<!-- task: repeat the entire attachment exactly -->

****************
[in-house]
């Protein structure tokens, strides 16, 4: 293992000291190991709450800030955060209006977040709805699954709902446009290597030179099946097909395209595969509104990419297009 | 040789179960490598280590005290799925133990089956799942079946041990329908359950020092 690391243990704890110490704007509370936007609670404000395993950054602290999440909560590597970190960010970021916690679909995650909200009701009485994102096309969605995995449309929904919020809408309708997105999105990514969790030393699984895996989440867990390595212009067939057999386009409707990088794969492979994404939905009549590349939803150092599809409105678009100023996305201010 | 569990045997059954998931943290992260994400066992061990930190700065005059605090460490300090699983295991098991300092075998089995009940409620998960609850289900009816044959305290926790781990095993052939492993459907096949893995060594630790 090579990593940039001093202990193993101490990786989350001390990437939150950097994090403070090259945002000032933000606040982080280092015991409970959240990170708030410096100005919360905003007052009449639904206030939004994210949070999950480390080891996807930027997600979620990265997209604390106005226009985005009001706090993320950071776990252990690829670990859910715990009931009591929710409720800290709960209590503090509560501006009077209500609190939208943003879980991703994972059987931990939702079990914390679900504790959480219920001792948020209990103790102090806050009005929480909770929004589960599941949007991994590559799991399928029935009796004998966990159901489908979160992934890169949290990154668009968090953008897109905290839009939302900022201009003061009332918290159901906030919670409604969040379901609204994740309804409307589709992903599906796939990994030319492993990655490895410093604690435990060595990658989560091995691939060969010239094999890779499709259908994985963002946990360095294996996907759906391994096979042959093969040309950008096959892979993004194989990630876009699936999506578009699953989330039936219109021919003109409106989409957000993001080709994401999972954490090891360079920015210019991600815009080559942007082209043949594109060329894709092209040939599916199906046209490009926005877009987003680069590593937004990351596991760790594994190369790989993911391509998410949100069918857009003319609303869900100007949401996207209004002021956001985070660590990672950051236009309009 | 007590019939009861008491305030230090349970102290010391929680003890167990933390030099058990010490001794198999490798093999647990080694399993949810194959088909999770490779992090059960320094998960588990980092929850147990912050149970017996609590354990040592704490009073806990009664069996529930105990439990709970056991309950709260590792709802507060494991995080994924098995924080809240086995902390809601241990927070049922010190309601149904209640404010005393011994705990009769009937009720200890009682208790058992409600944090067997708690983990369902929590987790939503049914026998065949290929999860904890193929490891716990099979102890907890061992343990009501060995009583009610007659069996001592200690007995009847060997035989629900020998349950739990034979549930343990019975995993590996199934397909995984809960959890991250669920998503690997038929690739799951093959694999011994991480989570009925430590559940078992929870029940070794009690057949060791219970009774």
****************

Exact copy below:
[in-house]
């Protein structure tokens, strides 16, 4: 293992000291190991709450800030955060209006977040709805699954709902446009290597030179099946097909395209595969509104990419297009 | 040789179960490598280590005290799925133990089956799942079946041990329908359950020092 690391243990704890110490704007509370936007609670404000395993950054602290999440909560590597970190960010970021916690679909995650909200009701009485994102096309969605995995449309929904919020809408309708997105999105990514969790030393699984895996989440867990390595212009067939057999386009409707990088794969492979994404939905009549590349939803150092599809409105678009100023996305201010 | 569990045997059954998931943290992260994400066992061990930190700065005059605090460490300090699983295991098991300092075998089995009940409620998960609850289900009816044959305290926790781990095993052939492993459907096949893995060594630790 090579990593940039001093202990193993101490990786989350001390990437939150950097994090403070090259945002000032933000606040982080280092015991409970959240990170708030410096100005919360905003007052009449639904206030939004994210949070999950480390080891996807930027997600979620990265997209604390106005226009985005009001706090993320950071776990252990690829670990859910715990009931009591929710409720800290709960209590503090509560501006009077209500609190939208943003879980991703994972059987931990939702079990914390679900504790959480219920001792948020209990103790102090806050009005929480909770929004589960599941949007991994590559799991399928029935009796004998966990159901489908979160992934890169949290990154668009968090953008897109905290839009939302900022201009003061009332918290159901906030919670409604969040379901609204994740309804409307589709992903599906796939990994030319492993990655490895410093604690435990060595990658989560091995691939060969010239094999890779499709259908994985963002946990360095294996996907759906391994096979042959093969040309950008096959892979993004194989990630876009699936999506578009699953989330039936219109021919003109409106989409957000993001080709994401999972954490090891360079920015210019991600815009080559942007082209043949594109060329894709092209040939599916199906046209490009926005877009987003680069590593937004990351596991760790594994190369790989993911391509998410949100069918857009003319609303869900100007949401996207209004002021956001985070660590990672950051236009309009 | 007590019939009861008491305030230090349970102290010391929680003890167990933390030099058990010490001794198999490798093999647990080694399993949810194959088909999770490779992090059960320094998960588990980092929850147990912050149970017996609590354990040592704490009073806990009664069996529930105990439990709970056991309950709260590792709802507060494991995080994924098995924080809240086995902390809601241990927070049922010190309601149904209640404010005393011994705990009769009937009720200890009682208790058992409600944090067997708690983990369902929590987790939503049914026998065949290929999860904890193929490891716990099979102890907890061992343990009501060995009583009610007659069996001592200690007995009847060997035989629900020998349950739990034979549930343990019975995993590996199934397909995984809960959890991250669920998503690997038929690739799951093959694999011994991480989570009925430590559940078992929870029940070794009690057949060791219970009774």